Draft legislation designed to overhaul tertiary education in Greece will be presented toward the end of September, according to the Education Minister Anna Diamantopoulou.
There will be no two-speed system for admissions. We are not confusing the roles of tertiary education and post-high school education.
During a meeting with representatives of the Panhellenic Federation of University Teachers’ Associations (POSDEP), Diamantopoulou said that Prime Minister George Papandreou would present the bill on September 26.
Teachers will have three months to put forward their ideas about the changes they want to see in the sector.
Diamantopoulou did not reveal the details of the proposed legislation but the government has already indicated that it wants university reforms to be based on four themes: the overhaul of the content of studies and research, the introduction of courses in foreign languages and the possibility of some departments or even institutions merging, all with the ultimate aim of allowing universities to manage their own affairs, free of state intervention.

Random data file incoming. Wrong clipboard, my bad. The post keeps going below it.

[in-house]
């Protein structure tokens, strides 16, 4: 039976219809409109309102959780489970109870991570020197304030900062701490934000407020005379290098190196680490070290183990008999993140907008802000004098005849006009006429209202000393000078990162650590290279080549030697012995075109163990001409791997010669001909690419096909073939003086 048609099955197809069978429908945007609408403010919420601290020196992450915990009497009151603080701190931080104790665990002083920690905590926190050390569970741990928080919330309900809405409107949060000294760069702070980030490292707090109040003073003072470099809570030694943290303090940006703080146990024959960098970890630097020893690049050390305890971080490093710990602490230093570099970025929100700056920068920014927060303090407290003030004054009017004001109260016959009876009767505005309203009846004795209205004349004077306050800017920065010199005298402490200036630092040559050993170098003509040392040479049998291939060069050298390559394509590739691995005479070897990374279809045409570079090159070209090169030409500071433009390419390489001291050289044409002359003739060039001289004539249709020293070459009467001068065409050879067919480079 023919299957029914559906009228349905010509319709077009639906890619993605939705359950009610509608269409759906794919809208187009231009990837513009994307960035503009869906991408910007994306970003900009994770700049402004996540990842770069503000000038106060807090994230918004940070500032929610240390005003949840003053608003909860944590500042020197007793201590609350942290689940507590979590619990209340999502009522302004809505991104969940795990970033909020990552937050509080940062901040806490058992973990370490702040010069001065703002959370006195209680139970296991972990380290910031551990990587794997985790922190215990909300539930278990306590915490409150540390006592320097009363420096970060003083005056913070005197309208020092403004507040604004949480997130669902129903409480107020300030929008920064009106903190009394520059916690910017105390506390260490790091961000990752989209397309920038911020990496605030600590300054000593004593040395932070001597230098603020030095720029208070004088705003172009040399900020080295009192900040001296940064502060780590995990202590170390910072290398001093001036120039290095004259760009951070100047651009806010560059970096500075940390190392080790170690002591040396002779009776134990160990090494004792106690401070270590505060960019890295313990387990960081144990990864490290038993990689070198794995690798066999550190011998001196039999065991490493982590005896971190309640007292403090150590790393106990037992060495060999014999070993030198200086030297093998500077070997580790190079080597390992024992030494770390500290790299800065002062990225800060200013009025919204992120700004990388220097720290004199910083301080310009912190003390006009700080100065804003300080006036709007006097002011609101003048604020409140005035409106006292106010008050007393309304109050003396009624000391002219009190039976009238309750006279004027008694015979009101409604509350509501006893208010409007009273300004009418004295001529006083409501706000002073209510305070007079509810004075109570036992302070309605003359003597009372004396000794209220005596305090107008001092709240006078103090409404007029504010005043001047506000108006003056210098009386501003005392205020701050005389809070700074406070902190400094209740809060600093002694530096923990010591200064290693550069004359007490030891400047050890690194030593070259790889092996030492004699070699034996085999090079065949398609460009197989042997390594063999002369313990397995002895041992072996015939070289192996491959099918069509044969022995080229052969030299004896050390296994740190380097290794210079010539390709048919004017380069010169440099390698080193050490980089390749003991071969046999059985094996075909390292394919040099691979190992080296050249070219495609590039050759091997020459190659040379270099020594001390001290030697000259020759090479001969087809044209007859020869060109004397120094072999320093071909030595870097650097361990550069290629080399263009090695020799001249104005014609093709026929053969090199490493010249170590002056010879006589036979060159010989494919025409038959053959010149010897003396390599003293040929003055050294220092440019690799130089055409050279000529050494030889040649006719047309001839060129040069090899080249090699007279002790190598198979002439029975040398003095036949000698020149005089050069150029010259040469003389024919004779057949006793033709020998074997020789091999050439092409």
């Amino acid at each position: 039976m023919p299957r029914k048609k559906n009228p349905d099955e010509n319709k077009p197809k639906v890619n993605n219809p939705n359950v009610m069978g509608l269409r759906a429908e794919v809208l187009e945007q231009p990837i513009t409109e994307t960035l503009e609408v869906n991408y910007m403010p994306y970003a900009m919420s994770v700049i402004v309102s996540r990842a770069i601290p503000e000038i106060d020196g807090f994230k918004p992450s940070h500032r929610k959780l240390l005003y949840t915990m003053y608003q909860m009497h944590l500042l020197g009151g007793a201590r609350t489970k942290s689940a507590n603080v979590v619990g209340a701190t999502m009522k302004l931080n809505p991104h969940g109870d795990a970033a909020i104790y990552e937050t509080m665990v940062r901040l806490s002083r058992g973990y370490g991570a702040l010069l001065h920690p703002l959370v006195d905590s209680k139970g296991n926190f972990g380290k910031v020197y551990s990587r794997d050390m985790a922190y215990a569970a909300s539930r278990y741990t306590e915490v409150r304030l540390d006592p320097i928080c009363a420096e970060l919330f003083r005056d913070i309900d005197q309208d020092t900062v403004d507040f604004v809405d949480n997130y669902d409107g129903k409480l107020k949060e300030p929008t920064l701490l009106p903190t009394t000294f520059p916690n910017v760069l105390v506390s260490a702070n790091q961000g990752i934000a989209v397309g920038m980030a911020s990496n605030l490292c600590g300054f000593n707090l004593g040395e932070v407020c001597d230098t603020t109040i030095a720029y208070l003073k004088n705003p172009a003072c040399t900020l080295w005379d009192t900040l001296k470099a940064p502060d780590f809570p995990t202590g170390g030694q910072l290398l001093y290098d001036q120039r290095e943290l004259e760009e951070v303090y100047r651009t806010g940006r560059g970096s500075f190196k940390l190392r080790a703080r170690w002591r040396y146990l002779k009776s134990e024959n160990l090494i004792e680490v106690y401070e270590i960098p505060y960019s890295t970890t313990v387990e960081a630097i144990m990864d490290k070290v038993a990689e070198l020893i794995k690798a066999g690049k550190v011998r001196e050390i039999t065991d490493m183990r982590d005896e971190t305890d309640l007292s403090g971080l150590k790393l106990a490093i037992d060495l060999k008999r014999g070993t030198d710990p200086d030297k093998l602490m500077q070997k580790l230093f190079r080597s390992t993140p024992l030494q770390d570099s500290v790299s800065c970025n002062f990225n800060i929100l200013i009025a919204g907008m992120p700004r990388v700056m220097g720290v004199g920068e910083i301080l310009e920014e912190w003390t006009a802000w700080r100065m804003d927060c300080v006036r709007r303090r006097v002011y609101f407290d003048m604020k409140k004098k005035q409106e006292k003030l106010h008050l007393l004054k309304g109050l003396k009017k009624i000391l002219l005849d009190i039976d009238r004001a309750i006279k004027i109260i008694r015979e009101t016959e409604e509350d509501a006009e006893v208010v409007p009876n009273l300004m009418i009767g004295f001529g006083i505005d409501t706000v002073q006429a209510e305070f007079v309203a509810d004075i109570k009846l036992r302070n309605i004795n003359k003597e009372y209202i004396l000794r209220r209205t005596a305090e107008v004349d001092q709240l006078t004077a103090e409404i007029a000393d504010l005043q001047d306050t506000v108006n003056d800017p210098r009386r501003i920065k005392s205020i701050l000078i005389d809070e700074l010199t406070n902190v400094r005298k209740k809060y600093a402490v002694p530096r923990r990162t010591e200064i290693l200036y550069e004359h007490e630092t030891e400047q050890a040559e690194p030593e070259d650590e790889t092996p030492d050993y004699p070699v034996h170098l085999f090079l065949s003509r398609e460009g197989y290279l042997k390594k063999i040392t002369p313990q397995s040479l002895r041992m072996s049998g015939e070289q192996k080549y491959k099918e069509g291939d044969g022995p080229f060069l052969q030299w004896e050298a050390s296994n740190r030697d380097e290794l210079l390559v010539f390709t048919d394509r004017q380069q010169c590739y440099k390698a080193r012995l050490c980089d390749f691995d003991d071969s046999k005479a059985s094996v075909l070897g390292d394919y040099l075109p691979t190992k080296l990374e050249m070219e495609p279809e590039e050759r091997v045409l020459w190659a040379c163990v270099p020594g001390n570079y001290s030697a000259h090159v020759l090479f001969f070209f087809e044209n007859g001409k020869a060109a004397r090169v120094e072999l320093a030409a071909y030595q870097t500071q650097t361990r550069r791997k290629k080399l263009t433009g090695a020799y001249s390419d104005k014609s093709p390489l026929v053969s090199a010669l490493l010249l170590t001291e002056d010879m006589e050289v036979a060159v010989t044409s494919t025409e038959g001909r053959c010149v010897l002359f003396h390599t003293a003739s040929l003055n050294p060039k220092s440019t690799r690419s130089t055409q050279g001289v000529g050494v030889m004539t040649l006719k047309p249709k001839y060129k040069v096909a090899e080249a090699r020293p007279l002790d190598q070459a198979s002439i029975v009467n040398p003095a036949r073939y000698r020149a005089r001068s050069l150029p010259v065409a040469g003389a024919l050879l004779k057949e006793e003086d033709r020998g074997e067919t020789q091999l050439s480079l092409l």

One reform that will not be included in the bill will be the ability for students at private tertiary colleges to gain admission to public universities, Diamantopoulou said, insisting that the only way to do so would continue to be through the senior high school exams, which are also due for an overhaul.
“There will be no two-speed system for admissions. We are not confusing the roles of tertiary education and post-high school education,” said Deputy Education Minister Evi Christofilopoulou.
However, Christofilopoulou said that the government is looking at ways for students who have completed vocational training to be able to enter technical colleges (TEI).
POSDEP president Nikos Stavrakakis said that his union backs the government’s reforms “in principle”but that time should also be set aside for discussions with university academics.
Stavrakakis also backed the government’s decision to shut down two private colleges this week after announcing that they did not have the appropriate licenses.